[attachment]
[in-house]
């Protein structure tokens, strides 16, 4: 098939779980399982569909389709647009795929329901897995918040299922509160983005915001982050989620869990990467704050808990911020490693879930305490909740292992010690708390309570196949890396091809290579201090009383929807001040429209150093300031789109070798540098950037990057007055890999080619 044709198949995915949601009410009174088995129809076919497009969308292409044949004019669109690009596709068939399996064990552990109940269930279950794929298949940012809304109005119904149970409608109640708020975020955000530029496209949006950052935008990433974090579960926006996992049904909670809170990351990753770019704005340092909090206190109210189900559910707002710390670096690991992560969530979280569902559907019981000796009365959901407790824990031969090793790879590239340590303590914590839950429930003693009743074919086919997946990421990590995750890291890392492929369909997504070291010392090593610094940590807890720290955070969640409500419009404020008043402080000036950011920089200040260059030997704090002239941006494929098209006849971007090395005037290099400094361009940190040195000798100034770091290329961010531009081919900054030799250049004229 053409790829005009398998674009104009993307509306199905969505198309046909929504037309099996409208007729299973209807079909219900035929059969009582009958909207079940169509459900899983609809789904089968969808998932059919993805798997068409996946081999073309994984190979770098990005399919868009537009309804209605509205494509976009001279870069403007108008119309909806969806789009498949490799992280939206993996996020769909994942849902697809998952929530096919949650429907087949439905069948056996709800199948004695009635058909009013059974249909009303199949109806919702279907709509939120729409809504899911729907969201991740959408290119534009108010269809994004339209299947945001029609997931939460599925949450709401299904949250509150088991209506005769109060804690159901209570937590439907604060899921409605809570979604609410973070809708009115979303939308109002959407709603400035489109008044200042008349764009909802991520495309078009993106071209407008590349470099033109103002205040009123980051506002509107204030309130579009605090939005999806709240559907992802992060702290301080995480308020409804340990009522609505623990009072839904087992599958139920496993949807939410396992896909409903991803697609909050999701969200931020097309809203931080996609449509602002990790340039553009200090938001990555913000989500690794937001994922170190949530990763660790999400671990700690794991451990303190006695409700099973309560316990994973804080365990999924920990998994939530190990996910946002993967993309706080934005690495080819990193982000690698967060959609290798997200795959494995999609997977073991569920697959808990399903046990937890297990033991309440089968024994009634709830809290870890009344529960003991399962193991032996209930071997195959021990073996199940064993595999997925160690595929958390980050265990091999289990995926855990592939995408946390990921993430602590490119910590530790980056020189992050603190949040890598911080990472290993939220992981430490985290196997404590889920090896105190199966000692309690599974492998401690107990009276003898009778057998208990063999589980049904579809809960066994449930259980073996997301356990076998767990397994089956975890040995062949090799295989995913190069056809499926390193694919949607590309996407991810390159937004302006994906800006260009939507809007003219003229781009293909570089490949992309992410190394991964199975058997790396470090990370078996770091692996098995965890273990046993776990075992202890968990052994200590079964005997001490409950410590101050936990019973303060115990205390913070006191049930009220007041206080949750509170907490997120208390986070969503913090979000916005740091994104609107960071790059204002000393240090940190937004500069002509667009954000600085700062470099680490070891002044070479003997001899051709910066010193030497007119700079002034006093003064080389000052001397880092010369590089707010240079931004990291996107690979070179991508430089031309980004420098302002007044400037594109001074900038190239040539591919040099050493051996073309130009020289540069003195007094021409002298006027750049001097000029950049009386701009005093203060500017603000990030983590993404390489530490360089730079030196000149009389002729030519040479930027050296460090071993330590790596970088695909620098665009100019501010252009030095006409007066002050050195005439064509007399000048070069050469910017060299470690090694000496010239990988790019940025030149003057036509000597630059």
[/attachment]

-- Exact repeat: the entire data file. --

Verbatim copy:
[in-house]
């Protein structure tokens, strides 16, 4: 098939779980399982569909389709647009795929329901897995918040299922509160983005915001982050989620869990990467704050808990911020490693879930305490909740292992010690708390309570196949890396091809290579201090009383929807001040429209150093300031789109070798540098950037990057007055890999080619 044709198949995915949601009410009174088995129809076919497009969308292409044949004019669109690009596709068939399996064990552990109940269930279950794929298949940012809304109005119904149970409608109640708020975020955000530029496209949006950052935008990433974090579960926006996992049904909670809170990351990753770019704005340092909090206190109210189900559910707002710390670096690991992560969530979280569902559907019981000796009365959901407790824990031969090793790879590239340590303590914590839950429930003693009743074919086919997946990421990590995750890291890392492929369909997504070291010392090593610094940590807890720290955070969640409500419009404020008043402080000036950011920089200040260059030997704090002239941006494929098209006849971007090395005037290099400094361009940190040195000798100034770091290329961010531009081919900054030799250049004229 053409790829005009398998674009104009993307509306199905969505198309046909929504037309099996409208007729299973209807079909219900035929059969009582009958909207079940169509459900899983609809789904089968969808998932059919993805798997068409996946081999073309994984190979770098990005399919868009537009309804209605509205494509976009001279870069403007108008119309909806969806789009498949490799992280939206993996996020769909994942849902697809998952929530096919949650429907087949439905069948056996709800199948004695009635058909009013059974249909009303199949109806919702279907709509939120729409809504899911729907969201991740959408290119534009108010269809994004339209299947945001029609997931939460599925949450709401299904949250509150088991209506005769109060804690159901209570937590439907604060899921409605809570979604609410973070809708009115979303939308109002959407709603400035489109008044200042008349764009909802991520495309078009993106071209407008590349470099033109103002205040009123980051506002509107204030309130579009605090939005999806709240559907992802992060702290301080995480308020409804340990009522609505623990009072839904087992599958139920496993949807939410396992896909409903991803697609909050999701969200931020097309809203931080996609449509602002990790340039553009200090938001990555913000989500690794937001994922170190949530990763660790999400671990700690794991451990303190006695409700099973309560316990994973804080365990999924920990998994939530190990996910946002993967993309706080934005690495080819990193982000690698967060959609290798997200795959494995999609997977073991569920697959808990399903046990937890297990033991309440089968024994009634709830809290870890009344529960003991399962193991032996209930071997195959021990073996199940064993595999997925160690595929958390980050265990091999289990995926855990592939995408946390990921993430602590490119910590530790980056020189992050603190949040890598911080990472290993939220992981430490985290196997404590889920090896105190199966000692309690599974492998401690107990009276003898009778057998208990063999589980049904579809809960066994449930259980073996997301356990076998767990397994089956975890040995062949090799295989995913190069056809499926390193694919949607590309996407991810390159937004302006994906800006260009939507809007003219003229781009293909570089490949992309992410190394991964199975058997790396470090990370078996770091692996098995965890273990046993776990075992202890968990052994200590079964005997001490409950410590101050936990019973303060115990205390913070006191049930009220007041206080949750509170907490997120208390986070969503913090979000916005740091994104609107960071790059204002000393240090940190937004500069002509667009954000600085700062470099680490070891002044070479003997001899051709910066010193030497007119700079002034006093003064080389000052001397880092010369590089707010240079931004990291996107690979070179991508430089031309980004420098302002007044400037594109001074900038190239040539591919040099050493051996073309130009020289540069003195007094021409002298006027750049001097000029950049009386701009005093203060500017603000990030983590993404390489530490360089730079030196000149009389002729030519040479930027050296460090071993330590790596970088695909620098665009100019501010252009030095006409007066002050050195005439064509007399000048070069050469910017060299470690090694000496010239990988790019940025030149003057036509000597630059």